The Asian Development Bank is developing a support package for four countries of the Asian region: Tajikistan, Kyrgyzstan, Pakistan and Uzbekistan, Mr. Eugene Zhukov, Director General of the Asian Development Bank (ABD) Central and West Asia Regional Department, said yesterday speaking at a virtual briefing.

According to him, the upcoming countercyclical support facility for these countries is aimed at providing social protection for poor and vulnerable groups, promoting food security and price stability and supporting employment and small and medium sized businesses

“We are awaiting approval of this facility by the ADB Board of Directors,” Mr. Zhukov added.   

The Asian Development Bank has revised upwards its forecasts for economic growth in Tajikistan from 2.0% to 4.0% and forecasts for economic growth for 2023 from 3.0% to 5.0%.  

Recall, Ms. Shanny Campbell, the ADB Country Director for Tajikistan, told reporters in Dushanbe on February 22 this year that the Asian Development Bank considers granting 193 million US dollars to Tajikistan in 2022.  

According to her, the plan for this year includes projects to support further development of the urban infrastructure in Dushanbe, improve energy and financial sectors, build disaster resilience and improve road maintenance.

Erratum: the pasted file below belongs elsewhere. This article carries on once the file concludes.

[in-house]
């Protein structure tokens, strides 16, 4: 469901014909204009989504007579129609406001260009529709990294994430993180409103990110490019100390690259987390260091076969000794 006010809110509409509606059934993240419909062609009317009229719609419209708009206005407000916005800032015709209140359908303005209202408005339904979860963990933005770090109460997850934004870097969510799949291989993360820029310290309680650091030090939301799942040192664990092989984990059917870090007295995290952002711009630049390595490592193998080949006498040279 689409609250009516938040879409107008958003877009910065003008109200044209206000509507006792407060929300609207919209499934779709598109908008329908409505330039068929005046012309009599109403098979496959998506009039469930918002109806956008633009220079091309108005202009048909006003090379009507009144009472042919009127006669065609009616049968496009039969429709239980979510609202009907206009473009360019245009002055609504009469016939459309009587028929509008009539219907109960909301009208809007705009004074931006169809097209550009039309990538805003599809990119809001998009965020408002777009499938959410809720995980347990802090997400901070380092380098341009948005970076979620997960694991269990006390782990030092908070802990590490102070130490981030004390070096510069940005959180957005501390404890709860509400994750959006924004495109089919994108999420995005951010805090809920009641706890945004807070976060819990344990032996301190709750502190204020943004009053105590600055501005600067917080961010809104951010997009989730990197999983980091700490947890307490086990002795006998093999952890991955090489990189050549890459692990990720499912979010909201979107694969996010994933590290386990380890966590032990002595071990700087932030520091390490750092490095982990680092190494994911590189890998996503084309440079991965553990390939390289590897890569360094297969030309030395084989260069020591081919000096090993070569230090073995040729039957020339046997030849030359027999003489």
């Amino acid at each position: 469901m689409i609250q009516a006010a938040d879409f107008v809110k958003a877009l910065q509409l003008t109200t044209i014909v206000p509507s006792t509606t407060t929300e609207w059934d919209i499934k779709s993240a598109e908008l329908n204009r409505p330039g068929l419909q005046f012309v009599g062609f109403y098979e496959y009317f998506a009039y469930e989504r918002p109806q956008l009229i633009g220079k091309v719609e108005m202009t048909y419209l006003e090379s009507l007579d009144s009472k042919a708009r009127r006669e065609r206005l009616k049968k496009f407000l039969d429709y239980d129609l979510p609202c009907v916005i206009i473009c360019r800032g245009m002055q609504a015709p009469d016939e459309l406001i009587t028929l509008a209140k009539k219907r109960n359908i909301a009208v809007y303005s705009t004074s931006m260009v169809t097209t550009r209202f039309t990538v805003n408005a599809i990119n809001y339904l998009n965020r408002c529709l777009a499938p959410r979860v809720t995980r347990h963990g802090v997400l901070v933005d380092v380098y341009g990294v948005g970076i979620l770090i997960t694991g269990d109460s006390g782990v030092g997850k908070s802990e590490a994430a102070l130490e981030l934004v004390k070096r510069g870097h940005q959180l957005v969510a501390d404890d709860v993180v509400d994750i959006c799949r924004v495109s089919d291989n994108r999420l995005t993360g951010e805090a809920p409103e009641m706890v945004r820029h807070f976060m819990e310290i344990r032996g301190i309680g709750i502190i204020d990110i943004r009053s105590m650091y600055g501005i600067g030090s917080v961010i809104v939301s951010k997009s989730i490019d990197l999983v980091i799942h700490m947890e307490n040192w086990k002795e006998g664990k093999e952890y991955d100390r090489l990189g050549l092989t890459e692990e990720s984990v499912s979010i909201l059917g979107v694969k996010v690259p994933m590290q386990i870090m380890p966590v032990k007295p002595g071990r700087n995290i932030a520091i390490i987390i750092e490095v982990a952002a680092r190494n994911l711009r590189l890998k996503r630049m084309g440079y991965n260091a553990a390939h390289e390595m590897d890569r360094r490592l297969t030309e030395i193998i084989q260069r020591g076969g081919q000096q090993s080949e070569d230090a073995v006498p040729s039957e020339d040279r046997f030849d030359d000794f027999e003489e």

“However, the final amount of the ADB planned assistance will depend on various factors, including available resources and readiness of projects,” Ms. Campbell noted. 

She further noted that the Bank considers granting 465 million U.S. dollars to Tajikistan in grants within the next three years (2022-2024).    

Ms. Campbell recalled that a new five-year country partnership strategy for Tajikistan, 2021–2025 was approved in 2021.

ADB’s country partnership strategy for Tajikistan, 2021–2025 supports government efforts to increase productivity, mobilize private investments—and ultimately improve the quality of Tajikistan’s economic growth. ADB’s three strategic priorities in Tajikistan are to support structural reforms to enhance resource allocation and mobilization; improve labor productivity through human capital development; and foster better livelihoods through investments in a land-linked economy.     

Since Tajikistan joined ADB in 1998, the bank has become Tajikistan’s largest multilateral development partner with more than $2.2 billion in assistance, including around $1.7 billion in grants. This has helped develop strategic road and energy infrastructure, promote food security, and strengthen social services.

The largest share of the portfolio is in transport sector (35 percent), followed by energy sector (26 percent), agriculture and natural resources (11 percent), and the rest accounts for public sector management, education, health, urban infrastructure and others.